From his hiring at the Columbia Broadcasting System in 1933 through 1950,
Bernard Herrmann's name was known to millions of radio listeners primarily
as conductor of the Columbia Broadcasting System Symphony Orchestra.
By 1936 he was
distinguishing himself by programming unusual and rarely-heard works,
and is credited with a number of broadcast premieres (such as the
1947 broadcast of Charles Ives's Symphony No. 3).
Throughout much of the 1940s the Columbia Symphony Orchestra was heard
as the off-season summer replacement for the Sunday afternoon broadcasts of
the New York Philharmonic. This enabled the orchestra to receive a high
profile. During the main part of the season, the orchestra would be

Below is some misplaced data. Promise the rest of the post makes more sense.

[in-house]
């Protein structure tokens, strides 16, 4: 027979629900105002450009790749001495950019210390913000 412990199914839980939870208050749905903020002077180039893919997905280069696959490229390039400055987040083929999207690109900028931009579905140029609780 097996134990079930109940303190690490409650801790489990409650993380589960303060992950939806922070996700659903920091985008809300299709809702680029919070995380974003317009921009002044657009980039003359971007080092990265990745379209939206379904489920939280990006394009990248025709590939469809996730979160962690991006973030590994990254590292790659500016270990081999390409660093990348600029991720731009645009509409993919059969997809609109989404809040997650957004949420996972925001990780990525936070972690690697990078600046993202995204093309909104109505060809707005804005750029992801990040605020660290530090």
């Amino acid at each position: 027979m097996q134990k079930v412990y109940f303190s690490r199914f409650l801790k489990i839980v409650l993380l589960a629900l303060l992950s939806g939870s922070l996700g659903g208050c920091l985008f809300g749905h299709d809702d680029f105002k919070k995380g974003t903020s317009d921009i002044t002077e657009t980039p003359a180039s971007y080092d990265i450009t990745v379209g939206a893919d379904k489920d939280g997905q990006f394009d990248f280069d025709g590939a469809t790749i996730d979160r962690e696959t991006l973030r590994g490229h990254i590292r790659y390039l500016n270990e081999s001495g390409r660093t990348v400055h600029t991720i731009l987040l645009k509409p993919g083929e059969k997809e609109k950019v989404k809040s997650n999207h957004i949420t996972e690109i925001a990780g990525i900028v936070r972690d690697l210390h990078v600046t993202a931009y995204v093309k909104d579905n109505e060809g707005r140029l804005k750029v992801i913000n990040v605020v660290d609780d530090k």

broadcast at various times, usually as part of an educational series such as
"Gateway to Music" or "The American School of the Air" (Sometimes these two
series overlapped). The most significant of these series was "Invitation
to Music" which commenced in April 1943. A 1946 publicity brochure proudly
announces how the orchestra stays away from the standard repertoire of the
New York Philharmonic and explores the unusual, while still engaging notable
soloists and guest conductors.
During most of 1948, Bernard Herrmann was on sabbatical while composing his
opera "Wuthering Heights." As part of a series of across-the-board
financial cutbacks, CBS disbanded the orchestra in 1950.
The lists are assembled from notes and manuscripts found in the
Music Division of The New York Library for the Performing Arts.